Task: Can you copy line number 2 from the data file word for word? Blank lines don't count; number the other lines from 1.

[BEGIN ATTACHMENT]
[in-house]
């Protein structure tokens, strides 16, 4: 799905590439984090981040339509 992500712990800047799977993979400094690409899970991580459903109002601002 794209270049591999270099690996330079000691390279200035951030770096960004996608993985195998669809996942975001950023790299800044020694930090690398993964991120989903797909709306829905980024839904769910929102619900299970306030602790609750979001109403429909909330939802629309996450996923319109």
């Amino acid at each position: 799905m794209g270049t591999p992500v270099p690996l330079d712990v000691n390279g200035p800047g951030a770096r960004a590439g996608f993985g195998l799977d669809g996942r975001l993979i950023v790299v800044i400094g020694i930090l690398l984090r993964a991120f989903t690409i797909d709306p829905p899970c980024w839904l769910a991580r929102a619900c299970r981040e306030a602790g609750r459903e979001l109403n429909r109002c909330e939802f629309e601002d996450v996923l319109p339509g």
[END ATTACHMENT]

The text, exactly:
């Protein structure tokens, strides 16, 4: 799905590439984090981040339509 992500712990800047799977993979400094690409899970991580459903109002601002 794209270049591999270099690996330079000691390279200035951030770096960004996608993985195998669809996942975001950023790299800044020694930090690398993964991120989903797909709306829905980024839904769910929102619900299970306030602790609750979001109403429909909330939802629309996450996923319109």